Warner Bros. Sherlock Vs BBC Sherlock
The problem is that there are really two debates. The first is to determine which of the two is more faithful to the source material. The second is to determine which has done the most to raise the profile of Holmes and gain new fans.
For the rest of this document the BBC series will be referred to as (BBCS) and the Warner Bros film will be referred to as (WBS).
It’s very easy for those of us reading the stories today to forget that Holmes was not a historical detective to the people that read his adventures when they were first published. However as time went on Holmes did become increasingly a prisoner of the nineteenth century.
When Conan Doyle penned his first adventure A Study in Scarlet in 1886 (published in 1887) Holmes was operating in the same Victorian period as those who read the story. When Conan Doyle wrote his last Holmes adventure Shoscombe Old Place (published in 1927) Holmes was still the Victorian (perhaps just about Edwardian) detective even though the reigning monarch of the day was King George V (Victoria’s grandson). In other words Holmes had made the transition from contemporary to semi-historical and was now operating in a world that was some two decades in the past. Although this was no doubt largely influenced by the character’s age (known to be sixty in 1914) it does suggest that Conan Doyle saw the Victorian era as Holmes’s natural place. This is born out by his opinion of the Eilee Norwood silent Holmes films which he thought were fine aside from the fact that they were set in the 1920s. Looked at in this way the argument for moving Holmes to the present day is a little weakened. See here for further details.
Watson in both BBCS and WBS is faithfully depicted. Conan Doyle gave us an intelligent and brave former army doctor and this is what we are given by both adaptations. It is rather pleasing to see Watson so well depicted after so many poor screen outings (such as Nigel Bruce). Perhaps WBS felt that if Watson could not be the comic relief then Holmes had to step in instead.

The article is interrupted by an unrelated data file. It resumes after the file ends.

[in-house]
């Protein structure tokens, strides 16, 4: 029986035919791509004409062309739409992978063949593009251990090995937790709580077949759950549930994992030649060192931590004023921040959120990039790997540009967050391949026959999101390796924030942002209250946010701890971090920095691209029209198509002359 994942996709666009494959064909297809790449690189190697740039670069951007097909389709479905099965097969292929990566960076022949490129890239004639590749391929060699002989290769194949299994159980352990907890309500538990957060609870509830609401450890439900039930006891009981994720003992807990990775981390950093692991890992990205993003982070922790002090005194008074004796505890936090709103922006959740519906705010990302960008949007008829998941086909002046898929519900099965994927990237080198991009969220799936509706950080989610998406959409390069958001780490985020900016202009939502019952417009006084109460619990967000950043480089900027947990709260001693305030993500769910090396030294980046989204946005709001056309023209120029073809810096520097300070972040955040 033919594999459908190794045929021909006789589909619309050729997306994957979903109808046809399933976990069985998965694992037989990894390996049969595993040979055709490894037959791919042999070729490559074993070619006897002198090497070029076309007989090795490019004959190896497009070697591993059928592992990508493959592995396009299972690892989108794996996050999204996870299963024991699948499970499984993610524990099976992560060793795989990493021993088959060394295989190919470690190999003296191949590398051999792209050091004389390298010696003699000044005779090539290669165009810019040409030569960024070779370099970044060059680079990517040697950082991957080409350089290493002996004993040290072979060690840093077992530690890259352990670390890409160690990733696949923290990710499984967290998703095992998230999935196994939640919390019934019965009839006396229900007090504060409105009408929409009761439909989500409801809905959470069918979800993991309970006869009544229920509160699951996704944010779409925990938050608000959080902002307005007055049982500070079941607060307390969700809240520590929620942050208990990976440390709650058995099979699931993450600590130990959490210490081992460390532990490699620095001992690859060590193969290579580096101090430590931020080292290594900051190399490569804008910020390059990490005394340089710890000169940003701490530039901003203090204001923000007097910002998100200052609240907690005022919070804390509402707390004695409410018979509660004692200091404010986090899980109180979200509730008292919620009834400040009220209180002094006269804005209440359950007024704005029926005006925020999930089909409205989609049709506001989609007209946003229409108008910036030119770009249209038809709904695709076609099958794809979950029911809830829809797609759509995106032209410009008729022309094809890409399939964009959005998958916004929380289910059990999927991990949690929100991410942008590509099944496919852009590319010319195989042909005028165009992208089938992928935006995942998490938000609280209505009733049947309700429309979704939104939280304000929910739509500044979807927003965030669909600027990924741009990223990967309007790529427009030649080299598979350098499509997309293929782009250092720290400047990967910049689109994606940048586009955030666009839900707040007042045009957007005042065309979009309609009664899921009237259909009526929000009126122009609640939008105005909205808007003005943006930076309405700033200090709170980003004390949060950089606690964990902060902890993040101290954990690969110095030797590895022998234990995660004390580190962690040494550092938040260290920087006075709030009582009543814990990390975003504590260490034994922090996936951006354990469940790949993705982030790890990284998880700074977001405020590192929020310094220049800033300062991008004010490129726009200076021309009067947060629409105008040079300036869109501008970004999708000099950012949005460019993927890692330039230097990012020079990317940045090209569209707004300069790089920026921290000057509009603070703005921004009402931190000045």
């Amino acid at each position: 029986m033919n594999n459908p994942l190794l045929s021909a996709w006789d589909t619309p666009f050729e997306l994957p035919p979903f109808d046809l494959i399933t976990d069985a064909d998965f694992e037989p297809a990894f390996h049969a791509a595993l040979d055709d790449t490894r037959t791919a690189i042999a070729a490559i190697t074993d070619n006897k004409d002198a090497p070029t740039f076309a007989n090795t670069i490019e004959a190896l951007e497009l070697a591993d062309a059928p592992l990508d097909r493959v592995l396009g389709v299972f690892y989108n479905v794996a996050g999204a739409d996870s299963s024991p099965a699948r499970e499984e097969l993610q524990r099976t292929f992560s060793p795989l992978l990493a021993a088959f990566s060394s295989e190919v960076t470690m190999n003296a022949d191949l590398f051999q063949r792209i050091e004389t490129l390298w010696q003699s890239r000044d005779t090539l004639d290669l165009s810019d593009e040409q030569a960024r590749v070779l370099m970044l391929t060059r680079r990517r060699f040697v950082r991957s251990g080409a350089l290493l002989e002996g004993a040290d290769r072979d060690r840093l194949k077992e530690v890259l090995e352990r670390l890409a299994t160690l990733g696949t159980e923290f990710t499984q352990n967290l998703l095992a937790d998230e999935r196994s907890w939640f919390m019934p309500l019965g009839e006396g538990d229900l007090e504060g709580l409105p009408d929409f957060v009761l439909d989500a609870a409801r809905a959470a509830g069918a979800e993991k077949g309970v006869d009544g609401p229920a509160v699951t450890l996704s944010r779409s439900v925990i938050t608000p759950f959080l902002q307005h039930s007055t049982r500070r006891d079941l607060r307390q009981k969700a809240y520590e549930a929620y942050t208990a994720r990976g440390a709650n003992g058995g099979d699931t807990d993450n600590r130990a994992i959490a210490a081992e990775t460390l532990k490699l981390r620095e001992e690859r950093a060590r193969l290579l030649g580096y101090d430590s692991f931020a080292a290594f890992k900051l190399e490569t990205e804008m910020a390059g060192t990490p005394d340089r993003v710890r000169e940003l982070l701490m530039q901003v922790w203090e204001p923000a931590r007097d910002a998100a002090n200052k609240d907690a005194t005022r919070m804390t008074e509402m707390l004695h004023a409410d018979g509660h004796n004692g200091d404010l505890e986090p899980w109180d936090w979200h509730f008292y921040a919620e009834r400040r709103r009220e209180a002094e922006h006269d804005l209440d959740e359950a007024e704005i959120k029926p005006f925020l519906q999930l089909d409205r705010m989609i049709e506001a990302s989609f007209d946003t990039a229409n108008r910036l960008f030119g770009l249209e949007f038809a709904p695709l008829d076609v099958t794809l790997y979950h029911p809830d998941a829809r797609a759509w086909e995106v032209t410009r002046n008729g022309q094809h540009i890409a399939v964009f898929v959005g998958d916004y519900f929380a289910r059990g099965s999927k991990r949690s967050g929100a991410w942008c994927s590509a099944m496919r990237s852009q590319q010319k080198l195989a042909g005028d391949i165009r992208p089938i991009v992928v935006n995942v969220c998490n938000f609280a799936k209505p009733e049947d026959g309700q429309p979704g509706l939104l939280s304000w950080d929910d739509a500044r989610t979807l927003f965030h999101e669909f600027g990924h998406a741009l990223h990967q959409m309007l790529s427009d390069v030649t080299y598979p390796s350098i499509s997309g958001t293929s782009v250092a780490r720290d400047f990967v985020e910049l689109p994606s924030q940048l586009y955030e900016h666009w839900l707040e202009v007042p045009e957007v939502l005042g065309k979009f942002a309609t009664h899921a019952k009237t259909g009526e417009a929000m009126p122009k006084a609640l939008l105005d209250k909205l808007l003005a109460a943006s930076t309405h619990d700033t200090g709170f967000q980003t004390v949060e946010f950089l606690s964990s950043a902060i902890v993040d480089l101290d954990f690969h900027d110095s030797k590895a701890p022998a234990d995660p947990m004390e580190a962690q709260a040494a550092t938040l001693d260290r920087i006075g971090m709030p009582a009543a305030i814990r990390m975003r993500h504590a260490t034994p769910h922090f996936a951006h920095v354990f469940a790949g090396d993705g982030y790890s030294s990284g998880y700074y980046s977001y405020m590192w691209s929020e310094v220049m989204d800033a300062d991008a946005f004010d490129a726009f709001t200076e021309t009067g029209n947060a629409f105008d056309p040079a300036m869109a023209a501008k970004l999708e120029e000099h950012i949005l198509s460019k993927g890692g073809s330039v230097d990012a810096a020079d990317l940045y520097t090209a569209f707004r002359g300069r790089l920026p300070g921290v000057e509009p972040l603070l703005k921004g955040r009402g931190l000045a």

Inspector Lestrade is also well served by both adaptations. In the books he is very much depicted as a man lacking in reasoning ability but gifted with energy. In both WBS and BBCS this is the kind of man we are presented with.
So, as said above, from a fidelity standpoint, I feel that BBCS scores over WBS in almost every area except that of chronological setting where it loses and the depictions of Watson and Lestrade where they tie.
Debate Two – New fans and profile
Both WBS and BBCS have raised the profile of Holmes and have unquestionably increased his fan base. However these are screen fans rather than book fans. It is debatable how many of these new fans will go on to embrace the original Holmes.
Of course a proportion almost certainly will. I personally discovered Holmes and became a fan through the films of Basil Rathbone so the transition from a less than faithful screen Holmes to the original literary Holmes is clearly possible. Large numbers, however, are destined to remain fans only of the adaptations themselves.
Many fans of WBS who pick up the books are almost certainly going to be disappointed at the lack of love interest, the relative lack of fights and the almost total absence of explosions that the film leads you to believe form most of Holmes’s day-to-day existence.
Both adaptations can, in my opinion, be regarded as successes even if they only bring a handful of new people to the books who then learn to love the written Holmes as much as the screen Holmes.
So the adaptation, in my opinion, which does the most for Holmes's profile is BBCS but the race is a close one and not the forgone conclusion that many might have expected.